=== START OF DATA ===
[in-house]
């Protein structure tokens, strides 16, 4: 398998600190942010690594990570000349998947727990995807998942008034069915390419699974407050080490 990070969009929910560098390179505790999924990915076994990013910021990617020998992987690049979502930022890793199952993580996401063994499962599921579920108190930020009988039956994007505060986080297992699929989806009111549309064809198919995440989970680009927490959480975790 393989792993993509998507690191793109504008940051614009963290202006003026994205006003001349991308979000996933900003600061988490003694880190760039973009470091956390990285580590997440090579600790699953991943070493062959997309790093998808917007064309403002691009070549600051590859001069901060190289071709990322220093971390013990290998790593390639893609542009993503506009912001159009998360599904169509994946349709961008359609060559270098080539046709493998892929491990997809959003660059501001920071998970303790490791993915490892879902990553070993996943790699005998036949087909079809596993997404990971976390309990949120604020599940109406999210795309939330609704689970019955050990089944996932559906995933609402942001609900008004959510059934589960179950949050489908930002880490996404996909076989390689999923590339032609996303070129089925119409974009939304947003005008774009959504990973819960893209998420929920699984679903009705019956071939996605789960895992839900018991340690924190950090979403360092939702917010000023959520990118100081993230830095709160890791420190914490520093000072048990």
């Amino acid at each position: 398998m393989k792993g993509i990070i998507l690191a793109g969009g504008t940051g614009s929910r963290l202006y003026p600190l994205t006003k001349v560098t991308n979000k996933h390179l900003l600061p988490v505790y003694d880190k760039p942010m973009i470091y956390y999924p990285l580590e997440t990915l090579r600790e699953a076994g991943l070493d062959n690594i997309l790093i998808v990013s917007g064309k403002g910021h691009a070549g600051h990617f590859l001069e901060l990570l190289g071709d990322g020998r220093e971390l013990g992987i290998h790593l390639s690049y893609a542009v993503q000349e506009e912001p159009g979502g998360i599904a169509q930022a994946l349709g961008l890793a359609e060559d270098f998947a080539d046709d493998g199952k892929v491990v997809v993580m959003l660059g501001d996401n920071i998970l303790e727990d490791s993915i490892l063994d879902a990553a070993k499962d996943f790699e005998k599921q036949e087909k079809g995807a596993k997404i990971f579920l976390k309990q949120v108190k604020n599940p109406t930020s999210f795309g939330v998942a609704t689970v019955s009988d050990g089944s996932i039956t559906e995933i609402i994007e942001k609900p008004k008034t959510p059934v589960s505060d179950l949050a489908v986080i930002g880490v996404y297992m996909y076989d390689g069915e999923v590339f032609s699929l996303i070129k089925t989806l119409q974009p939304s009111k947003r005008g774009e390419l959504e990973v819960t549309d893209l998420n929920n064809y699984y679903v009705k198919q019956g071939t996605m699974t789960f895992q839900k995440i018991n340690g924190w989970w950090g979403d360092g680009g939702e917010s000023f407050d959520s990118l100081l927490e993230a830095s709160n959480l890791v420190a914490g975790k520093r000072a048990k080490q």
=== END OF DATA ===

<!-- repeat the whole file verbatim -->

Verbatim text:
[in-house]
């Protein structure tokens, strides 16, 4: 398998600190942010690594990570000349998947727990995807998942008034069915390419699974407050080490 990070969009929910560098390179505790999924990915076994990013910021990617020998992987690049979502930022890793199952993580996401063994499962599921579920108190930020009988039956994007505060986080297992699929989806009111549309064809198919995440989970680009927490959480975790 393989792993993509998507690191793109504008940051614009963290202006003026994205006003001349991308979000996933900003600061988490003694880190760039973009470091956390990285580590997440090579600790699953991943070493062959997309790093998808917007064309403002691009070549600051590859001069901060190289071709990322220093971390013990290998790593390639893609542009993503506009912001159009998360599904169509994946349709961008359609060559270098080539046709493998892929491990997809959003660059501001920071998970303790490791993915490892879902990553070993996943790699005998036949087909079809596993997404990971976390309990949120604020599940109406999210795309939330609704689970019955050990089944996932559906995933609402942001609900008004959510059934589960179950949050489908930002880490996404996909076989390689999923590339032609996303070129089925119409974009939304947003005008774009959504990973819960893209998420929920699984679903009705019956071939996605789960895992839900018991340690924190950090979403360092939702917010000023959520990118100081993230830095709160890791420190914490520093000072048990």
């Amino acid at each position: 398998m393989k792993g993509i990070i998507l690191a793109g969009g504008t940051g614009s929910r963290l202006y003026p600190l994205t006003k001349v560098t991308n979000k996933h390179l900003l600061p988490v505790y003694d880190k760039p942010m973009i470091y956390y999924p990285l580590e997440t990915l090579r600790e699953a076994g991943l070493d062959n690594i997309l790093i998808v990013s917007g064309k403002g910021h691009a070549g600051h990617f590859l001069e901060l990570l190289g071709d990322g020998r220093e971390l013990g992987i290998h790593l390639s690049y893609a542009v993503q000349e506009e912001p159009g979502g998360i599904a169509q930022a994946l349709g961008l890793a359609e060559d270098f998947a080539d046709d493998g199952k892929v491990v997809v993580m959003l660059g501001d996401n920071i998970l303790e727990d490791s993915i490892l063994d879902a990553a070993k499962d996943f790699e005998k599921q036949e087909k079809g995807a596993k997404i990971f579920l976390k309990q949120v108190k604020n599940p109406t930020s999210f795309g939330v998942a609704t689970v019955s009988d050990g089944s996932i039956t559906e995933i609402i994007e942001k609900p008004k008034t959510p059934v589960s505060d179950l949050a489908v986080i930002g880490v996404y297992m996909y076989d390689g069915e999923v590339f032609s699929l996303i070129k089925t989806l119409q974009p939304s009111k947003r005008g774009e390419l959504e990973v819960t549309d893209l998420n929920n064809y699984y679903v009705k198919q019956g071939t996605m699974t789960f895992q839900k995440i018991n340690g924190w989970w950090g979403d360092g680009g939702e917010s000023f407050d959520s990118l100081l927490e993230a830095s709160n959480l890791v420190a914490g975790k520093r000072a048990k080490q």